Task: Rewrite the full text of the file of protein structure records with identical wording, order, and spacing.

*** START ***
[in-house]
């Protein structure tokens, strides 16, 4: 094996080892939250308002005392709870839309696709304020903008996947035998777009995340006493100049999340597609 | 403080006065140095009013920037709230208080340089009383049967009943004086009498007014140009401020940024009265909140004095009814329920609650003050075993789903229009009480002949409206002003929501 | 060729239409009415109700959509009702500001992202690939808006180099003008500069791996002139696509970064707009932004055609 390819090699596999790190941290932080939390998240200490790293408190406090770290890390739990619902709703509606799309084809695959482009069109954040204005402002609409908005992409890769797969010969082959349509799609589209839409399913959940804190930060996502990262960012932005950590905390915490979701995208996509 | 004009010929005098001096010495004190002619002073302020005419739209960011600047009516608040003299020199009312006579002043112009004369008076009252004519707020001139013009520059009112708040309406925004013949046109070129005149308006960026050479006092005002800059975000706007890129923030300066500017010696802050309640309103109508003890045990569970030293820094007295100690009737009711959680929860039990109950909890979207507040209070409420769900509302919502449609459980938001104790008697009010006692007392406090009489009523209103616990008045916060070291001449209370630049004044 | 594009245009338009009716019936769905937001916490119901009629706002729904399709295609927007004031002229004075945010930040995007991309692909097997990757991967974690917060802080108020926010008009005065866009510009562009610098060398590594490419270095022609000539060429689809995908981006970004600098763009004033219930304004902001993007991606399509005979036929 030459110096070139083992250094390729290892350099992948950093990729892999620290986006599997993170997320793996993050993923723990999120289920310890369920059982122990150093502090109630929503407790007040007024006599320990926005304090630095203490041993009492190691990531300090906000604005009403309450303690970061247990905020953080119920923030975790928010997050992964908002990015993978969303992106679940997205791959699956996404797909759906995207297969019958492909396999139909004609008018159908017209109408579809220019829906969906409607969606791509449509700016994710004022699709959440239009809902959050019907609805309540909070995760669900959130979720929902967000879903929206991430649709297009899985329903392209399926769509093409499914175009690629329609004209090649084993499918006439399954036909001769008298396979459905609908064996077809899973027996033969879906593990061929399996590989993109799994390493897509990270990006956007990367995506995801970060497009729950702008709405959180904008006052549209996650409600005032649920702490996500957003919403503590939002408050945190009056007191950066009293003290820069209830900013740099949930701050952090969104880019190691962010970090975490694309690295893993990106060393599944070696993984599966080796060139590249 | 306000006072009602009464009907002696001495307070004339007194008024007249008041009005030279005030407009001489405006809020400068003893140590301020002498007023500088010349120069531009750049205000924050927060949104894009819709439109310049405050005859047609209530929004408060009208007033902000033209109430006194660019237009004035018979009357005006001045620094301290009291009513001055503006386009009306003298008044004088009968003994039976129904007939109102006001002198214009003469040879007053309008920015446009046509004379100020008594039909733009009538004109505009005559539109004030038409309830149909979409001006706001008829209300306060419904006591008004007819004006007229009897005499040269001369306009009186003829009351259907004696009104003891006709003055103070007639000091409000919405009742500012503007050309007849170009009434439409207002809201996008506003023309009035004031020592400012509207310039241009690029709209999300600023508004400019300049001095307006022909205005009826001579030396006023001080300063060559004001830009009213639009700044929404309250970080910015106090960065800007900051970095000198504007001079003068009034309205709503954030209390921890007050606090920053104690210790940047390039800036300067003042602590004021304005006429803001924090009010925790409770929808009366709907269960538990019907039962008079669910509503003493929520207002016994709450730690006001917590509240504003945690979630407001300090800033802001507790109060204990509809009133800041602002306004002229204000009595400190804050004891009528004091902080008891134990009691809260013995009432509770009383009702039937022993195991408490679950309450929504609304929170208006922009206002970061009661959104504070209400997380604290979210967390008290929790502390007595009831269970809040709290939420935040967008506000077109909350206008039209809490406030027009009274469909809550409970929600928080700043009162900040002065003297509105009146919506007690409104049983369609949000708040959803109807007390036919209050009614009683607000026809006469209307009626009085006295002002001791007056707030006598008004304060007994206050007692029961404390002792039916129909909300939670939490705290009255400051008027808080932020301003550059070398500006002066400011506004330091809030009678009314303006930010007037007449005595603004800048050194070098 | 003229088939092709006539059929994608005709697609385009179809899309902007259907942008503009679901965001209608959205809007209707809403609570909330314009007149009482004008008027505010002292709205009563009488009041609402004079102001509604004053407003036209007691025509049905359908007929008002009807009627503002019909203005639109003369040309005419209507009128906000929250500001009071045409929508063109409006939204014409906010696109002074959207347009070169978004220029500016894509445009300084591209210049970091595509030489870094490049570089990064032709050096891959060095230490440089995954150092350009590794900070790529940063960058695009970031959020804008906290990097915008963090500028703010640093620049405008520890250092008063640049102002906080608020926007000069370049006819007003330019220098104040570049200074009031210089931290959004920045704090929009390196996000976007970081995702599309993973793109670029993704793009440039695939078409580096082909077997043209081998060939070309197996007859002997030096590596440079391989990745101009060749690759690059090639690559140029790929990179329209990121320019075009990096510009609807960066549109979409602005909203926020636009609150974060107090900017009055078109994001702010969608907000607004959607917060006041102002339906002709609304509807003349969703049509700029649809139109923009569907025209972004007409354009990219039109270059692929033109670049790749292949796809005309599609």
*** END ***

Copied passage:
[in-house]
């Protein structure tokens, strides 16, 4: 094996080892939250308002005392709870839309696709304020903008996947035998777009995340006493100049999340597609 | 403080006065140095009013920037709230208080340089009383049967009943004086009498007014140009401020940024009265909140004095009814329920609650003050075993789903229009009480002949409206002003929501 | 060729239409009415109700959509009702500001992202690939808006180099003008500069791996002139696509970064707009932004055609 390819090699596999790190941290932080939390998240200490790293408190406090770290890390739990619902709703509606799309084809695959482009069109954040204005402002609409908005992409890769797969010969082959349509799609589209839409399913959940804190930060996502990262960012932005950590905390915490979701995208996509 | 004009010929005098001096010495004190002619002073302020005419739209960011600047009516608040003299020199009312006579002043112009004369008076009252004519707020001139013009520059009112708040309406925004013949046109070129005149308006960026050479006092005002800059975000706007890129923030300066500017010696802050309640309103109508003890045990569970030293820094007295100690009737009711959680929860039990109950909890979207507040209070409420769900509302919502449609459980938001104790008697009010006692007392406090009489009523209103616990008045916060070291001449209370630049004044 | 594009245009338009009716019936769905937001916490119901009629706002729904399709295609927007004031002229004075945010930040995007991309692909097997990757991967974690917060802080108020926010008009005065866009510009562009610098060398590594490419270095022609000539060429689809995908981006970004600098763009004033219930304004902001993007991606399509005979036929 030459110096070139083992250094390729290892350099992948950093990729892999620290986006599997993170997320793996993050993923723990999120289920310890369920059982122990150093502090109630929503407790007040007024006599320990926005304090630095203490041993009492190691990531300090906000604005009403309450303690970061247990905020953080119920923030975790928010997050992964908002990015993978969303992106679940997205791959699956996404797909759906995207297969019958492909396999139909004609008018159908017209109408579809220019829906969906409607969606791509449509700016994710004022699709959440239009809902959050019907609805309540909070995760669900959130979720929902967000879903929206991430649709297009899985329903392209399926769509093409499914175009690629329609004209090649084993499918006439399954036909001769008298396979459905609908064996077809899973027996033969879906593990061929399996590989993109799994390493897509990270990006956007990367995506995801970060497009729950702008709405959180904008006052549209996650409600005032649920702490996500957003919403503590939002408050945190009056007191950066009293003290820069209830900013740099949930701050952090969104880019190691962010970090975490694309690295893993990106060393599944070696993984599966080796060139590249 | 306000006072009602009464009907002696001495307070004339007194008024007249008041009005030279005030407009001489405006809020400068003893140590301020002498007023500088010349120069531009750049205000924050927060949104894009819709439109310049405050005859047609209530929004408060009208007033902000033209109430006194660019237009004035018979009357005006001045620094301290009291009513001055503006386009009306003298008044004088009968003994039976129904007939109102006001002198214009003469040879007053309008920015446009046509004379100020008594039909733009009538004109505009005559539109004030038409309830149909979409001006706001008829209300306060419904006591008004007819004006007229009897005499040269001369306009009186003829009351259907004696009104003891006709003055103070007639000091409000919405009742500012503007050309007849170009009434439409207002809201996008506003023309009035004031020592400012509207310039241009690029709209999300600023508004400019300049001095307006022909205005009826001579030396006023001080300063060559004001830009009213639009700044929404309250970080910015106090960065800007900051970095000198504007001079003068009034309205709503954030209390921890007050606090920053104690210790940047390039800036300067003042602590004021304005006429803001924090009010925790409770929808009366709907269960538990019907039962008079669910509503003493929520207002016994709450730690006001917590509240504003945690979630407001300090800033802001507790109060204990509809009133800041602002306004002229204000009595400190804050004891009528004091902080008891134990009691809260013995009432509770009383009702039937022993195991408490679950309450929504609304929170208006922009206002970061009661959104504070209400997380604290979210967390008290929790502390007595009831269970809040709290939420935040967008506000077109909350206008039209809490406030027009009274469909809550409970929600928080700043009162900040002065003297509105009146919506007690409104049983369609949000708040959803109807007390036919209050009614009683607000026809006469209307009626009085006295002002001791007056707030006598008004304060007994206050007692029961404390002792039916129909909300939670939490705290009255400051008027808080932020301003550059070398500006002066400011506004330091809030009678009314303006930010007037007449005595603004800048050194070098 | 003229088939092709006539059929994608005709697609385009179809899309902007259907942008503009679901965001209608959205809007209707809403609570909330314009007149009482004008008027505010002292709205009563009488009041609402004079102001509604004053407003036209007691025509049905359908007929008002009807009627503002019909203005639109003369040309005419209507009128906000929250500001009071045409929508063109409006939204014409906010696109002074959207347009070169978004220029500016894509445009300084591209210049970091595509030489870094490049570089990064032709050096891959060095230490440089995954150092350009590794900070790529940063960058695009970031959020804008906290990097915008963090500028703010640093620049405008520890250092008063640049102002906080608020926007000069370049006819007003330019220098104040570049200074009031210089931290959004920045704090929009390196996000976007970081995702599309993973793109670029993704793009440039695939078409580096082909077997043209081998060939070309197996007859002997030096590596440079391989990745101009060749690759690059090639690559140029790929990179329209990121320019075009990096510009609807960066549109979409602005909203926020636009609150974060107090900017009055078109994001702010969608907000607004959607917060006041102002339906002709609304509807003349969703049509700029649809139109923009569907025209972004007409354009990219039109270059692929033109670049790749292949796809005309599609």